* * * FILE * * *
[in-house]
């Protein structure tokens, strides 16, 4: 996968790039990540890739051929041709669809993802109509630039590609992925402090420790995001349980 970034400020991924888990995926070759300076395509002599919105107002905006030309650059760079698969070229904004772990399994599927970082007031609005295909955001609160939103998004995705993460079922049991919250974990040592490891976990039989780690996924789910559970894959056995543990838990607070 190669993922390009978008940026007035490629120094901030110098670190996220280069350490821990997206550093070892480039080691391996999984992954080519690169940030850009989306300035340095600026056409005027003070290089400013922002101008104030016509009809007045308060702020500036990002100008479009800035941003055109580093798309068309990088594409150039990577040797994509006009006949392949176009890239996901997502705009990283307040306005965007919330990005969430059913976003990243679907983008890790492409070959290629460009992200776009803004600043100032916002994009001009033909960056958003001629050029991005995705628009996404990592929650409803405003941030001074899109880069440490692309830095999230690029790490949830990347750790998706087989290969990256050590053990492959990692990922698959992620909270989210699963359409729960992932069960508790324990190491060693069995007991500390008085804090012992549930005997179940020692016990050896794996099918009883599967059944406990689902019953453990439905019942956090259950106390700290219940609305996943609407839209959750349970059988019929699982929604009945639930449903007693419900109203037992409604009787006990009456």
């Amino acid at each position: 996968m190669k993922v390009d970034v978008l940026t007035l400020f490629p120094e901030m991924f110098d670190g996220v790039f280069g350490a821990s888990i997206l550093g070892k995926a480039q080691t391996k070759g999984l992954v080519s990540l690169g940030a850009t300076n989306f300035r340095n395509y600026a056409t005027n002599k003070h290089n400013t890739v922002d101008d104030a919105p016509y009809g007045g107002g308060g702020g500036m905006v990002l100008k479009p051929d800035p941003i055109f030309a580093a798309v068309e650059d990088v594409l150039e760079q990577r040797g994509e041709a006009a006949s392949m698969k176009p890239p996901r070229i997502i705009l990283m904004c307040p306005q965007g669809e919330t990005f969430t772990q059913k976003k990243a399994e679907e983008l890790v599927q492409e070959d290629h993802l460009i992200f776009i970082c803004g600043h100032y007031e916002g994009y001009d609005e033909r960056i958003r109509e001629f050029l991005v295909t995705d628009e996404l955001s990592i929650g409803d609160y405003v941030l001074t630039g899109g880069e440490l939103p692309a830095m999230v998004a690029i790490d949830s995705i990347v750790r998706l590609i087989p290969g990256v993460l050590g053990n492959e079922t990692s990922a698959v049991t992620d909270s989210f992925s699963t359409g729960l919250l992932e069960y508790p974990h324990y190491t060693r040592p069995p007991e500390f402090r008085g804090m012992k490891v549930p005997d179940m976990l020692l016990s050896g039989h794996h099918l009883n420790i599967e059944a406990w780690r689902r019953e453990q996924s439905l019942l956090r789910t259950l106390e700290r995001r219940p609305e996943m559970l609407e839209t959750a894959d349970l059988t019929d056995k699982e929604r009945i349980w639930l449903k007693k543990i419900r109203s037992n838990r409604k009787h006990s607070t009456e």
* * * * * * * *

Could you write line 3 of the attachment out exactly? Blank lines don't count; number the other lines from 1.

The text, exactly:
């Amino acid at each position: 996968m190669k993922v390009d970034v978008l940026t007035l400020f490629p120094e901030m991924f110098d670190g996220v790039f280069g350490a821990s888990i997206l550093g070892k995926a480039q080691t391996k070759g999984l992954v080519s990540l690169g940030a850009t300076n989306f300035r340095n395509y600026a056409t005027n002599k003070h290089n400013t890739v922002d101008d104030a919105p016509y009809g007045g107002g308060g702020g500036m905006v990002l100008k479009p051929d800035p941003i055109f030309a580093a798309v068309e650059d990088v594409l150039e760079q990577r040797g994509e041709a006009a006949s392949m698969k176009p890239p996901r070229i997502i705009l990283m904004c307040p306005q965007g669809e919330t990005f969430t772990q059913k976003k990243a399994e679907e983008l890790v599927q492409e070959d290629h993802l460009i992200f776009i970082c803004g600043h100032y007031e916002g994009y001009d609005e033909r960056i958003r109509e001629f050029l991005v295909t995705d628009e996404l955001s990592i929650g409803d609160y405003v941030l001074t630039g899109g880069e440490l939103p692309a830095m999230v998004a690029i790490d949830s995705i990347v750790r998706l590609i087989p290969g990256v993460l050590g053990n492959e079922t990692s990922a698959v049991t992620d909270s989210f992925s699963t359409g729960l919250l992932e069960y508790p974990h324990y190491t060693r040592p069995p007991e500390f402090r008085g804090m012992k490891v549930p005997d179940m976990l020692l016990s050896g039989h794996h099918l009883n420790i599967e059944a406990w780690r689902r019953e453990q996924s439905l019942l956090r789910t259950l106390e700290r995001r219940p609305e996943m559970l609407e839209t959750a894959d349970l059988t019929d056995k699982e929604r009945i349980w639930l449903k007693k543990i419900r109203s037992n838990r409604k009787h006990s607070t009456e």